Linked by Thom Holwerda on Thu 12th Apr 2018 22:42 UTC, submitted by emmzee
Android

Google has long struggled with how best to get dozens of Android smartphone manufacturers - and hundreds of carriers - to regularly push out security-focused software updates. But when one German security firm looked under the hood of hundreds of Android phones, it found a troubling new wrinkle: Not only do many Android phone vendors fail to make patches available to their users, or delay their release for months; they sometimes also tell users their phone's firmware is fully up to date, even while they've secretly skipped patches.

On Friday at the Hack in the Box security conference in Amsterdam, researchers Karsten Nohl and Jakob Lell of the firm Security Research Labs plan to present the results of two years of reverse-engineering hundreds of Android phones' operating system code, painstakingly checking if each device actually contained the security patches indicated in its settings. They found what they call a "patch gap": In many cases, certain vendors' phones would tell users that they had all of Android's security patches up to a certain date, while in reality missing as many as a dozen patches from that period - leaving phones vulnerable to a broad collection of known hacking techniques.

Android is a mess.

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Spiron
Member since:
2011-03-08

This is why Google should have controlled the software distribution along side making it open source. Particularly in regards to the driver level, even if they didn't quite go as far as trying to get everyone to follow the linux kernels guidelines.

Reply Score: 3

Android is a mess.
by Alfman on Fri 13th Apr 2018 03:15 UTC
Alfman
Member since:
2011-01-28

The problem is twofold:
1 - many manufacturers not providing after-sale support
2 - users being way too dependent upon the manufacturer for updates and getting stuck with old & unsupported firmware.

I wish there were better platform standards where neglected users could simply install whatever they wanted from another source.

Reply Score: 4

RE: Android is a mess.
by ilovebeer on Fri 13th Apr 2018 05:36 UTC in reply to "Android is a mess."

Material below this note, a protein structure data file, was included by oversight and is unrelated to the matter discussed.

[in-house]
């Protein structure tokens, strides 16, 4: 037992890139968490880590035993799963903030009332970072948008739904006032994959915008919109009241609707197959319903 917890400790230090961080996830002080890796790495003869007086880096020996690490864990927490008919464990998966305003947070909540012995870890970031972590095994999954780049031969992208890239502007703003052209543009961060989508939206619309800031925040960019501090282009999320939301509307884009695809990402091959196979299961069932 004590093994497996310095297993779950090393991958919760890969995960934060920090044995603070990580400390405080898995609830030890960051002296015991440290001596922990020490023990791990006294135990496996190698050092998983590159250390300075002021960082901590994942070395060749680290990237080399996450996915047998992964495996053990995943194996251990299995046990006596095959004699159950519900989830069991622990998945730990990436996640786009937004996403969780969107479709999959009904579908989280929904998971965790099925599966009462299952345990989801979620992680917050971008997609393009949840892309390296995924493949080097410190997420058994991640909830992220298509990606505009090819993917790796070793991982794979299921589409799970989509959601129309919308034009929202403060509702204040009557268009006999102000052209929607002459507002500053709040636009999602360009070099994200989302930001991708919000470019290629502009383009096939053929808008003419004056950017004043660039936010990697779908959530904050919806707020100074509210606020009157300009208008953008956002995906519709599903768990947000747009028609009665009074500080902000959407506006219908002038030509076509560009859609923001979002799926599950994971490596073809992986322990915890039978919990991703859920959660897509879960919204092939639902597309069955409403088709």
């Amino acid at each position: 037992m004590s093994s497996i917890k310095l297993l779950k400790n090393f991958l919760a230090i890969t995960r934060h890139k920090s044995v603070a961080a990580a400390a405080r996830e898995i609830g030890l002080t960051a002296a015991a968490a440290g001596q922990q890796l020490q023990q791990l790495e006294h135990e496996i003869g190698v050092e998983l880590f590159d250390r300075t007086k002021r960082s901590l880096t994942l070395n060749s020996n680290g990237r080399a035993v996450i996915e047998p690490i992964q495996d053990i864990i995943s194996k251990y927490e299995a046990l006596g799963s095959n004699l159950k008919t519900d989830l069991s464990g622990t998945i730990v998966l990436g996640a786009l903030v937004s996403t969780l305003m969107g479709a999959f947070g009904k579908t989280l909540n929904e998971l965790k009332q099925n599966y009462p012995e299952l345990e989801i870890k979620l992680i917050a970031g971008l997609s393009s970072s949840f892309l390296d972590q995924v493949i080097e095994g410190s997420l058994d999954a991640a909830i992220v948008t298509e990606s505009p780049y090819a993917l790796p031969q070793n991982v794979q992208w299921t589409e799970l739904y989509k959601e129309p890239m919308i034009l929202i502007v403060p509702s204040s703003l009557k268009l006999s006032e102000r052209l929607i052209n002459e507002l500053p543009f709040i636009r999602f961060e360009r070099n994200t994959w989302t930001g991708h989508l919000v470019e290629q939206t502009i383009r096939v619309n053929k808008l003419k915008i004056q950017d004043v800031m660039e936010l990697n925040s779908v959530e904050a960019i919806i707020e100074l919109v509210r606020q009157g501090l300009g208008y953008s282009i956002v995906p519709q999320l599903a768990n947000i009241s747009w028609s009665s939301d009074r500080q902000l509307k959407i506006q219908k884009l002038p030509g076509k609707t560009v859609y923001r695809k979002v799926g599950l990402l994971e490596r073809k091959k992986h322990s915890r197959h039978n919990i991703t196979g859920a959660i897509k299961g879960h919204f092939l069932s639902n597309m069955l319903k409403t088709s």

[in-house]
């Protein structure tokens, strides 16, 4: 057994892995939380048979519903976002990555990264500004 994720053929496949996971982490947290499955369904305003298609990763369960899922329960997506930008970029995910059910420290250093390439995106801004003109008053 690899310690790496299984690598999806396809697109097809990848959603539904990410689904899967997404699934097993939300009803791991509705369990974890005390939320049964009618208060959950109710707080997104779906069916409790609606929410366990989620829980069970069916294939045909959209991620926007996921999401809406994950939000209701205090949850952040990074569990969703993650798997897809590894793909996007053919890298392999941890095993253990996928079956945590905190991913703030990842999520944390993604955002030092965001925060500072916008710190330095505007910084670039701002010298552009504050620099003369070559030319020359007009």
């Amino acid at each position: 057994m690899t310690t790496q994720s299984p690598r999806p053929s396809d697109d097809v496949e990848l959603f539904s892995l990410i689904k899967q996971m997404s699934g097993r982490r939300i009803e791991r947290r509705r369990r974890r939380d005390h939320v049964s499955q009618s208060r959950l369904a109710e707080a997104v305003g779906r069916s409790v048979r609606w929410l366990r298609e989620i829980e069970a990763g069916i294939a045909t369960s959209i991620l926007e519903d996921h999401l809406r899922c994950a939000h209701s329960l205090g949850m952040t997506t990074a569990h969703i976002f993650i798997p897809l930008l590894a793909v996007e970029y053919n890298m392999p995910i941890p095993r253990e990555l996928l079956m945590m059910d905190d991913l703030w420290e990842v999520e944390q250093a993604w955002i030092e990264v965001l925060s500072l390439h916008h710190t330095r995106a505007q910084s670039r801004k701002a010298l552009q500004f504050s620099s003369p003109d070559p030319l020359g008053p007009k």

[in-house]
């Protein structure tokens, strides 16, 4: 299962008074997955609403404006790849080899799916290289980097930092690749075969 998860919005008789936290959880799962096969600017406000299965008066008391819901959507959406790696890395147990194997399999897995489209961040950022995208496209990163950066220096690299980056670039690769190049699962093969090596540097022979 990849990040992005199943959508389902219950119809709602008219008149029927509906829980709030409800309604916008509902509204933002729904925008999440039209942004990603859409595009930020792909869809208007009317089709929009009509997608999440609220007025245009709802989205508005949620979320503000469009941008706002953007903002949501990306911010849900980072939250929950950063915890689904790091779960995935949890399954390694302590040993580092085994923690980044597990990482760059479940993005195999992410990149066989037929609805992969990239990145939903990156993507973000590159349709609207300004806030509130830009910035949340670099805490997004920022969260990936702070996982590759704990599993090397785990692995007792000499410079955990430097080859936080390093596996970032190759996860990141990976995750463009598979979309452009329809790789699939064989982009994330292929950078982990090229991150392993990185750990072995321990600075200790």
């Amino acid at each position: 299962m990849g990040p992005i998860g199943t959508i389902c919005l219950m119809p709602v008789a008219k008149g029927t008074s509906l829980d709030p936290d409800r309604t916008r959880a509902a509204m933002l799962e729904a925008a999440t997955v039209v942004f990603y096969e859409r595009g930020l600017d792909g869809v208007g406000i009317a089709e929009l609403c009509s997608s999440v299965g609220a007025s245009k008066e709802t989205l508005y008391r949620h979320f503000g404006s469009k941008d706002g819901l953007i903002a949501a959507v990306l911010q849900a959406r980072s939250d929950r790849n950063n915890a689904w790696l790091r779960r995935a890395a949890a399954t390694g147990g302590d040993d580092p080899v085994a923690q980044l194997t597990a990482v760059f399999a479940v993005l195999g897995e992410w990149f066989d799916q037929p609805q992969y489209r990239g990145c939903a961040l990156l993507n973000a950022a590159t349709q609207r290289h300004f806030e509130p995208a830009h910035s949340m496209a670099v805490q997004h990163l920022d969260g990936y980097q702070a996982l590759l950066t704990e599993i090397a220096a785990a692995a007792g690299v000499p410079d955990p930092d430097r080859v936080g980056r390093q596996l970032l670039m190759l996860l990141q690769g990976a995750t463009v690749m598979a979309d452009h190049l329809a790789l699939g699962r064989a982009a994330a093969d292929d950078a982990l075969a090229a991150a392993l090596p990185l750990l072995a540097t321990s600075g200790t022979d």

ilovebeer Member since:
2011-08-08

The problem is twofold:
1 - many manufacturers not providing after-sale support

The bottom line is there's more money to be made that way. If they could get away with selling phones as-is, they would do it in a heartbeat.

2 - users being way too dependent upon the manufacturer for updates and getting stuck with old & unsupported firmware.
It's not unreasonable to expect your devices manufacturer to provide at least security updates. I don't think it would be unreasonable to legally require manufacturers to provide security updates for at least a 3-5 year term, preferably the latter.

I wish there were better platform standards where neglected users could simply install whatever they wanted from another source.

In addition to that, I wish there were laws that actually protected consumers. Considering how integrated phones have become in peoples daily lives, there should be the expectation that companies take their customers privacy and security seriously, and are legally obligated to do what they can to protect it for X years after purchase.

Reply Score: 5

RE[2]: Android is a mess.
by Alfman on Fri 13th Apr 2018 13:43 UTC in reply to "RE: Android is a mess."
Alfman Member since:
2011-01-28

ilovebeer,

The bottom line is there's more money to be made that way. If they could get away with selling phones as-is, they would do it in a heartbeat.



Time after time we see how consumers are hurt by companies that say these things are important, but then fail to change. It's like zuckerberg apologizing but not actually doing anything about it. You are right about money being a large factor, between protecting user privacy and security or maximizing profits, profits almost always win out.